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A doctor learns to be a healer by letting an old chief die on his terms, his mission completed.
By LODOVICO BALDUCCI, Special to the Times
Published November 25, 2007
Fifteen years ago, I took care of the last chief of a tribe of American Indians. His hormone refractory prostate cancer had left him with only a few months to live.
He confided to me the final goal of his life: to conclude the history of his tribe, which had never been written before and which would have been all but forgotten after his death. His candor compelled me to level with him: "How much time do you need, chief?"
"At least 6 months."
"Without chemo," I told him, "you have approximately 9 months to live; with chemo you may add 6 months to your life, but you probably won't feel like pursuing this endeavor: I suggest you forgo the chemo and focus on your history!"
He died the day after mailing the corrected galleys of his book back to the publisher. A posthumous note of thanks, almost illegible, is framed on my desk.
The old Indian chief taught me that death is not always a defeat. He conquered death by co-opting it in his own life. He looked at his approaching death as a working deadline. Death became an opportunity to define himself as unique through the history of his tribe that he alone was able to write.
The old Indian chief also taught me the meaning of death with dignity. This expression is frequently misused. Dignity is intended to be synonymous with comfort, as freedom from pain, bed sores and indwelling catheters. In some cases it is a code word for invoking euthanasia that is still socially unacceptable.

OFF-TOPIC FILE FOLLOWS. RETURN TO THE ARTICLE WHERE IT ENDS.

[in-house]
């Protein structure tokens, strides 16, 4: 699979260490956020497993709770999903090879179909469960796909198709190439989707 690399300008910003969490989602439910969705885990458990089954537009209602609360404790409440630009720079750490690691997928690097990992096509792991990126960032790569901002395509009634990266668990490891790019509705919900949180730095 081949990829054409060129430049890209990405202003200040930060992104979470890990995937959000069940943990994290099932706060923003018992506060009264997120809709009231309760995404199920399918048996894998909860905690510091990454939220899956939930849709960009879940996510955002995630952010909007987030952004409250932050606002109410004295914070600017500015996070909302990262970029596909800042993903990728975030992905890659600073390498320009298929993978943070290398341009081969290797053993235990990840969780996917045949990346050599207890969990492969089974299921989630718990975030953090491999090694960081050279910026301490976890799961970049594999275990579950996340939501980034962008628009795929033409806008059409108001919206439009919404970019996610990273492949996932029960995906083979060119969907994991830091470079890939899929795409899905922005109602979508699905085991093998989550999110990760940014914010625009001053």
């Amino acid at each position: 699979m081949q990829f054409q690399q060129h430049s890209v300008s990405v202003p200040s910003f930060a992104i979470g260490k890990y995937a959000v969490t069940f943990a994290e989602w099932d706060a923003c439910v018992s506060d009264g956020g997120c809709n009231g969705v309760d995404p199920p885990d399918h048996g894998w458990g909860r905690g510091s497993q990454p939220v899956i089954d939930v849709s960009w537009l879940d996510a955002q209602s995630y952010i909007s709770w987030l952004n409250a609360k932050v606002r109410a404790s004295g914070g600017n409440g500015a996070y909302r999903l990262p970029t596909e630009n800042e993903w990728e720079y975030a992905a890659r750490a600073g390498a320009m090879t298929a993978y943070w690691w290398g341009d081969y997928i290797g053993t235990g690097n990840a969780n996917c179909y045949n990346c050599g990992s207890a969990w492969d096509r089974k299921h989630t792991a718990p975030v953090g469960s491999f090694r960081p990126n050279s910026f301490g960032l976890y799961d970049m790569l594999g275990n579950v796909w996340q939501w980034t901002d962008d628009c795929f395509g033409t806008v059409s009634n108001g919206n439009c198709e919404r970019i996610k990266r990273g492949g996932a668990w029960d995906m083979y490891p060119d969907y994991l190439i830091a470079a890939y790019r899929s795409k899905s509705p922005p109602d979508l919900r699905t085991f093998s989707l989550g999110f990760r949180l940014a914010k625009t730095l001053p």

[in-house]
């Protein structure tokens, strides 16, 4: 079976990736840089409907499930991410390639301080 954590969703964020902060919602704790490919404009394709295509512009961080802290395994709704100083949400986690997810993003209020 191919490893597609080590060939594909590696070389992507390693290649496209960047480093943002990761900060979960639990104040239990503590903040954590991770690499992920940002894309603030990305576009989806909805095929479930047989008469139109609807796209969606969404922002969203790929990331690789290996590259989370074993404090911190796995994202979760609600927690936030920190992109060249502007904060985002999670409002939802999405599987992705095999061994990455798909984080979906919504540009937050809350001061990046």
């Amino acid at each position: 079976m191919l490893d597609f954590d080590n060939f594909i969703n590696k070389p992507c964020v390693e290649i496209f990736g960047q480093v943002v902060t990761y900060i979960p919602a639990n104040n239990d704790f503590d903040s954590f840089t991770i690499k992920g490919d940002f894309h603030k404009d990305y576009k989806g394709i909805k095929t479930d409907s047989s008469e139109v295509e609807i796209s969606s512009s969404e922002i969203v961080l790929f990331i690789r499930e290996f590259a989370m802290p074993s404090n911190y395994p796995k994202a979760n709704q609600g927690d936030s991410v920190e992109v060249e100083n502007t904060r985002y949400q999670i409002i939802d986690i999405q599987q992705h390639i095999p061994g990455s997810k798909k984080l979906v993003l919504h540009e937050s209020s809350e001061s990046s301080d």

Dignity is the opportunity to be oneself. Underlying the idea of dignity is the assumption that each and every one has a unique mission, a unique vocation only that person can carry out. Pain, bedsores and indwelling catheters compromise one's dignity only when they impede one's mission.
The preservation and restoration of quality of life has gained widespread acceptance as a main goal of medical interventions in recent years. The FDA has approved a number of drugs that improve patients' quality of life without prolonging survival. For an old physician like myself this trend could not have been more welcome.
I remember well the old days when patients screamed all the way to death because we were unable and unwilling to relieve their discomfort. Yet even quality of life cannot be considered an end by itself if it is divorced from accomplishing one's mission. If we equate quality of life with comfort, we would pity Teresa of Calcutta for her poor quality of life, and yet I know of no other person with such a sense of mission and achievement in modern times.
The chief indicated the need to go beyond quality of life, to the meaning of life. And he clarified for me my role as a healer. When I have the privilege to be trusted with a person's life, I now try to understand that person's goals in life. I consider it my sacred duty to use my knowledge and expertise to enable that person to fulfill his or her personal mission.
This partnership is essential to answer one of the most vexing questions of medicine: When should a person be allowed to die? That time arrives when the medical conditions prevent that person from pursuing his or her personal mission. When that time is recognized and accepted, death has lost. After having been a physician for 30 years, I had finally become a healer thanks to the old Indian chief.
Dr. Lodovico Balducci is a professor of oncology and medicine at the University of South Florida College of Medicine and is director, Division of Geriatric Oncology, at the H. Lee Moffitt Cancer Center.
[Last modified November 26, 2007, 07:43:35]